When it comes to recruiting, we all know the rules on discriminating against gender, race, cultural background, etc. But are there other, perhaps less obvious, ways in which you can discriminate against candidates? And could these micro-discriminations be causing you to create a homogenous corporate culture where everyone looks – and perhaps most dangerously, thinks alike?
Below, we outline four of these micro-discriminations that most frequently occur when looking to fill entry-level spots and what you can do to avoid them:
Certain schools carry with them a certain cache. If you’re picking candidates from the Ivy Leagues, you expect your candidate to be among the best and the brightest. However, when the admissions counselor selected them for Harvard, bear in mind that they were the best and the brightest…among a cohort of 18-year-olds and that a lot can change over their four years of schooling and in the years since! Of more concern, however, is that if you’re always dipping into the talent pools of a certain group of schools even if they aren’t necessarily the Ivy’s you’re still getting a similar type of candidate and may be inadvertently discriminating based on the grounds of race, religion or culture because the school does. Instead, put school selection on the backburner and look for those job applicants that stand out for their skills and experience.
Grading the grades:
Similar to the above noted foible with school selection, discriminating against candidates based on grade point average can also lead to problems in your company. Unless you are hiring them to work in a lab, a candidate’s C-minus grade in organic chemistry 10 years ago likely has no bearing on how they will perform on the job. Further, studies show that minorities typically have lower GPAs, not because of any deficit in intellect, but because they typically have to work to help pay for school, which diverts their time away from their school work and gives their non-employed peers an advantage. Therefore, if a candidate comes forward who has a less than stellar GPA, ask them why they struggled academically and ask them what changes they have put in place in the months or years since to ensure their corporate success.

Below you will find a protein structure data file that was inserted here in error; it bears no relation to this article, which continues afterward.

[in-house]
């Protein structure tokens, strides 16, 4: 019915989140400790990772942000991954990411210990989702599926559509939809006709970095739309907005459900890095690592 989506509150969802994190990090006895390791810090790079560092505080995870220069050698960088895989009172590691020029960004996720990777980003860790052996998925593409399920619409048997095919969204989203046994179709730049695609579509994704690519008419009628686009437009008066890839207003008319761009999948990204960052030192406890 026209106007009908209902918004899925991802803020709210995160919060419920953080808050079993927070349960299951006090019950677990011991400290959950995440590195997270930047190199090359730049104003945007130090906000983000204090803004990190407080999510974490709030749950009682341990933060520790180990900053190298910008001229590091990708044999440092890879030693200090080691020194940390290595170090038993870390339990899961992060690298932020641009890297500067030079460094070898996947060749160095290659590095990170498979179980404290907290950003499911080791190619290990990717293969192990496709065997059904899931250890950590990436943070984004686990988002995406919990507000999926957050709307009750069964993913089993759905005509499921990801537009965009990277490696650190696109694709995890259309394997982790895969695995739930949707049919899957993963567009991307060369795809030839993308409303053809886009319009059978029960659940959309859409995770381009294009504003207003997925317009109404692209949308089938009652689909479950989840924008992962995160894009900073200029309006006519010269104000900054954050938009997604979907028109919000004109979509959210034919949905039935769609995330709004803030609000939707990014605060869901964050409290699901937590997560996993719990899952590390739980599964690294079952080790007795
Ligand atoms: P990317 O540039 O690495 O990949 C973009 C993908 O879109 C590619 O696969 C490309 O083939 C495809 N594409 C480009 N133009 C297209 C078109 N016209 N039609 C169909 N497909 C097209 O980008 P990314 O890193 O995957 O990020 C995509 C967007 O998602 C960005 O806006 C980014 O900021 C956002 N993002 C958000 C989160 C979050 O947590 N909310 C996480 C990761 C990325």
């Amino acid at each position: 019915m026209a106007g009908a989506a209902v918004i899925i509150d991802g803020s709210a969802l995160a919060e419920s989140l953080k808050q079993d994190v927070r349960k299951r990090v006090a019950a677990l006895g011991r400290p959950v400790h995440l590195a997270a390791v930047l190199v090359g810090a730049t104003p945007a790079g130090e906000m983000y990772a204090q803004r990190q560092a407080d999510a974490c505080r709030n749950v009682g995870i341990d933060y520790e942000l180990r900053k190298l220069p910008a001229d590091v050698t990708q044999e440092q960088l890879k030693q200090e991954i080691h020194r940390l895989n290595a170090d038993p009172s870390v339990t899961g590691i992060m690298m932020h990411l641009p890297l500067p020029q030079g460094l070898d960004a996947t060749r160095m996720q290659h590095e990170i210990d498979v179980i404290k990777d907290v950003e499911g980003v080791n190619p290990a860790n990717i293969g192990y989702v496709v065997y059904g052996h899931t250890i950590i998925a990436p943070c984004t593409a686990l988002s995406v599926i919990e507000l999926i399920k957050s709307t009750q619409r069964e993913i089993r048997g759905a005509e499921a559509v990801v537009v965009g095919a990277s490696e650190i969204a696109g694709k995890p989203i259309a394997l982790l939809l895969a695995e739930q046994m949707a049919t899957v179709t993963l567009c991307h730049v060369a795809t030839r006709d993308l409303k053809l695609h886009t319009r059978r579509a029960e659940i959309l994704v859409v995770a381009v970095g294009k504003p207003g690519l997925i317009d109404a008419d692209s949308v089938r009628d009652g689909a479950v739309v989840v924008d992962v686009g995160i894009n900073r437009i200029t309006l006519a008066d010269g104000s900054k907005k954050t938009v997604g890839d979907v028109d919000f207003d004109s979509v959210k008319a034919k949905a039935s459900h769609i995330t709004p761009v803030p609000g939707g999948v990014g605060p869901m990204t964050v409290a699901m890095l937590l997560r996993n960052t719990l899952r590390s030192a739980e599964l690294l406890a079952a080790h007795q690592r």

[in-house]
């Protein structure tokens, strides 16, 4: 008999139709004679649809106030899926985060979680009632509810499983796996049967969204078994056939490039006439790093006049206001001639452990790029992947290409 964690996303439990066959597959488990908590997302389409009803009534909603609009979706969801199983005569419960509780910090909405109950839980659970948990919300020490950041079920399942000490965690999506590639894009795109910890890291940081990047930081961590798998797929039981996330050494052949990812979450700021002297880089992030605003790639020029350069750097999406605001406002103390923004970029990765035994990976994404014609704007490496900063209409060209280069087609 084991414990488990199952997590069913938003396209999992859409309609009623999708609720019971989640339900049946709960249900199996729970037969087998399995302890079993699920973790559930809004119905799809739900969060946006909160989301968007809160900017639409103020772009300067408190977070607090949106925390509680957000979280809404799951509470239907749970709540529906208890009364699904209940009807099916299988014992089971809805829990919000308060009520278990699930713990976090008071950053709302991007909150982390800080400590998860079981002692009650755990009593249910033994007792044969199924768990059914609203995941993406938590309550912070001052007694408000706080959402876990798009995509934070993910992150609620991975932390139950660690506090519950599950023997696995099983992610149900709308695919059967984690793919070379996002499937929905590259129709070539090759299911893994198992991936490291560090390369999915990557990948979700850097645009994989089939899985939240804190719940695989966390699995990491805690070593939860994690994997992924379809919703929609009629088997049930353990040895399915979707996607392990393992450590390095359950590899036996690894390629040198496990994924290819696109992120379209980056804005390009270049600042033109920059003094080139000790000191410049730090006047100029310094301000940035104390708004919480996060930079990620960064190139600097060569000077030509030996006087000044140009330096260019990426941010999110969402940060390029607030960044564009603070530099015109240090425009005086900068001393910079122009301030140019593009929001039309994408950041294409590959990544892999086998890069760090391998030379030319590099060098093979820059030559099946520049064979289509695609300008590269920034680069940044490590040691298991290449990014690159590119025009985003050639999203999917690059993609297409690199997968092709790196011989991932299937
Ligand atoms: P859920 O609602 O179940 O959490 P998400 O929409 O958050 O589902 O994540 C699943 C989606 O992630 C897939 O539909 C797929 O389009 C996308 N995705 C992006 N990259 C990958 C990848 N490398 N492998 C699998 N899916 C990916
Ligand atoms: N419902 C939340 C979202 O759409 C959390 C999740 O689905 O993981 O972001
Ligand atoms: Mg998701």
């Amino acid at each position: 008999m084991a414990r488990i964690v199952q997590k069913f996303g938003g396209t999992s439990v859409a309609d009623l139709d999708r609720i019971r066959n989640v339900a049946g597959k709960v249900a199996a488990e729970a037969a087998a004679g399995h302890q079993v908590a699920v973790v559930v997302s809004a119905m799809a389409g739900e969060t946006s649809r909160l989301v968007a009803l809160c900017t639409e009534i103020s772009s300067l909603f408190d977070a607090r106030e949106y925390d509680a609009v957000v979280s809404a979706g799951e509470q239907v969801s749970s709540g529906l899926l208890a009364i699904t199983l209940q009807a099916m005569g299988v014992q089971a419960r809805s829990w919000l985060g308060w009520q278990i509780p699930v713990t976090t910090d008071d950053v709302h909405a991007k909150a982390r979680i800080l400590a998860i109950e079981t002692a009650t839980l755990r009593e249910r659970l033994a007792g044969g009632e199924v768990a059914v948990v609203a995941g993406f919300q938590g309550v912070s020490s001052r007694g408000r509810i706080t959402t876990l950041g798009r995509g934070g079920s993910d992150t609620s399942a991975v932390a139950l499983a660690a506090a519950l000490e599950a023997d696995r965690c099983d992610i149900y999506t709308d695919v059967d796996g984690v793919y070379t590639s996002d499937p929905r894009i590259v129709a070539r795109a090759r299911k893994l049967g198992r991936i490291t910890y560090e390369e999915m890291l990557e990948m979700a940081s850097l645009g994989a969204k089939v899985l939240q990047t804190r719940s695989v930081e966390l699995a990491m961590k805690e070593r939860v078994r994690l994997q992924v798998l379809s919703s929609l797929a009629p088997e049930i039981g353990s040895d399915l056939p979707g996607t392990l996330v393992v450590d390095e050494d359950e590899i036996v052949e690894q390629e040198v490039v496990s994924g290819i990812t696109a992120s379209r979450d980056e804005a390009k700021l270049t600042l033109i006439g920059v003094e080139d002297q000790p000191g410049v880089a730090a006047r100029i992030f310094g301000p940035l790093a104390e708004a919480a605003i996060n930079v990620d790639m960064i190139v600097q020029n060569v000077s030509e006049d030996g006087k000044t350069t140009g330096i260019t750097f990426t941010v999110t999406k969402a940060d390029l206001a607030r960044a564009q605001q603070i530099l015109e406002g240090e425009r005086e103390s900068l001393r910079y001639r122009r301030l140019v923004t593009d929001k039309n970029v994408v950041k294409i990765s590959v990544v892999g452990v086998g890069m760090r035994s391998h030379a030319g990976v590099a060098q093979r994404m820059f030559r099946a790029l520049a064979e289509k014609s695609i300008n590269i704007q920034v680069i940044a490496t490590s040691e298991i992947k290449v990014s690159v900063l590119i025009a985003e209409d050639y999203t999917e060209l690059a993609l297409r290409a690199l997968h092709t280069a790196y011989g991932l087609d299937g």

Internships are a wonderful way to gain experience and, for some candidates, can be a great way to get their foot in the door. But at their very core, internships especially of the unpaid variety, are very much a summer activity of privilege. As we touched on above, most folks of color use those long months off school to work non-stop and build up a buffer to help take the edge of those tuition payments in the fall, so internships typically go to those from more affluent backgrounds. Further, if you are always looking for folks who have held internships, you’re again relying on THEIR human resources department to do YOUR employee selections! Instead, look for candidates that held any type of summer job and during the interview ask them what they learned from these experiences – even if they are totally unrelated to the work that you do, you might find that juggling lifeguarding duties at the pool with evenings as an uber driver taught them responsibility, time management, and multi-tasking, all which are important no matter the role.
When you aren’t sure if you’ve found the right person for the job, it seems like a sensible move to give them a test to let them show off their skills. Indeed, this can be an effective tool, especially if the job you are hiring for requires a very specific knowledge base, but if it’s the only criteria you use as the basis for your decision, it can discriminate against certain groups. You see, many wealthier universities spend a lot of time and effort getting their students up to snuff on standardized tests, meaning that those students will typically perform better than those who went to schools that placed less of an emphasis on these exams. As we touched on above, feel free to use it as a tool, but do not make it the only thing – or the most important thing – that guides your hiring decision.